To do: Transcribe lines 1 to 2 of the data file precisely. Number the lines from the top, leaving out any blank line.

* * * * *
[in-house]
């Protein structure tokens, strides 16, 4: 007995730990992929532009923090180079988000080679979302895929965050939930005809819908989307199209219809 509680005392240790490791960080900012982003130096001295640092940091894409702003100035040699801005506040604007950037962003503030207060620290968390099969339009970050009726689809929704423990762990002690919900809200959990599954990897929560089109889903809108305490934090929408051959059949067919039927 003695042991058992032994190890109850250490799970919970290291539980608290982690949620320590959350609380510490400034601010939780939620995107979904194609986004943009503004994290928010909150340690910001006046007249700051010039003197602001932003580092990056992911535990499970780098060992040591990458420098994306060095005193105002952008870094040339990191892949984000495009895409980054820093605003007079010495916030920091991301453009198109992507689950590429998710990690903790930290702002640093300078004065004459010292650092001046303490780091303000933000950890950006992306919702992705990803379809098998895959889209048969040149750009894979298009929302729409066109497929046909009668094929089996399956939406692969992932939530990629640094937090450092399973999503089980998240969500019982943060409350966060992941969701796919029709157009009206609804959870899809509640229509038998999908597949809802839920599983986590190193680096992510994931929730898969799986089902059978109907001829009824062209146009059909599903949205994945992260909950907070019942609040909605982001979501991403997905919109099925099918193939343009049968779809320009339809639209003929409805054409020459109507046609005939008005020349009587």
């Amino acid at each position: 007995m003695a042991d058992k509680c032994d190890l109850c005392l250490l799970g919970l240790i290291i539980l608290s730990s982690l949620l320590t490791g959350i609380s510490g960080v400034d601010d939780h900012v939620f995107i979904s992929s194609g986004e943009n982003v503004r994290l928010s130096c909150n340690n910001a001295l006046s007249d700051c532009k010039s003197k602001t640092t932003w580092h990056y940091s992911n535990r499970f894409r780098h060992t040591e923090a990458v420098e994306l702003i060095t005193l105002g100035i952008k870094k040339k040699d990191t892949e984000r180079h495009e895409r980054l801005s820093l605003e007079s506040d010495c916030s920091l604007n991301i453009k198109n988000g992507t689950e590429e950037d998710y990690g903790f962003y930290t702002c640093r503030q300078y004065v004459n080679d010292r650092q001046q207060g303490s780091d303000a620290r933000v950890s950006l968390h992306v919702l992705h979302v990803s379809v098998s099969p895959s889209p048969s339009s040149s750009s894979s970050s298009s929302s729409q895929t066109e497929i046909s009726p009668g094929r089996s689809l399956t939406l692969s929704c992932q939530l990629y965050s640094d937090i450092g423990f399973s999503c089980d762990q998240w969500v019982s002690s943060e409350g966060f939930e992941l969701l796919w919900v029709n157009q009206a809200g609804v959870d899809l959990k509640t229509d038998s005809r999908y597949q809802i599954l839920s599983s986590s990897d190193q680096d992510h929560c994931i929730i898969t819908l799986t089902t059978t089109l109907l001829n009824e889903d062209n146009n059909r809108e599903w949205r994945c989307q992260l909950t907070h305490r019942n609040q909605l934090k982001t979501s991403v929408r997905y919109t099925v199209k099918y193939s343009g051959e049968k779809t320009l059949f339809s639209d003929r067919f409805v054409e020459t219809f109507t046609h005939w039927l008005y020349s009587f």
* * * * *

[in-house]
């Protein structure tokens, strides 16, 4: 007995730990992929532009923090180079988000080679979302895929965050939930005809819908989307199209219809 509680005392240790490791960080900012982003130096001295640092940091894409702003100035040699801005506040604007950037962003503030207060620290968390099969339009970050009726689809929704423990762990002690919900809200959990599954990897929560089109889903809108305490934090929408051959059949067919039927 003695042991058992032994190890109850250490799970919970290291539980608290982690949620320590959350609380510490400034601010939780939620995107979904194609986004943009503004994290928010909150340690910001006046007249700051010039003197602001932003580092990056992911535990499970780098060992040591990458420098994306060095005193105002952008870094040339990191892949984000495009895409980054820093605003007079010495916030920091991301453009198109992507689950590429998710990690903790930290702002640093300078004065004459010292650092001046303490780091303000933000950890950006992306919702992705990803379809098998895959889209048969040149750009894979298009929302729409066109497929046909009668094929089996399956939406692969992932939530990629640094937090450092399973999503089980998240969500019982943060409350966060992941969701796919029709157009009206609804959870899809509640229509038998999908597949809802839920599983986590190193680096992510994931929730898969799986089902059978109907001829009824062209146009059909599903949205994945992260909950907070019942609040909605982001979501991403997905919109099925099918193939343009049968779809320009339809639209003929409805054409020459109507046609005939008005020349009587």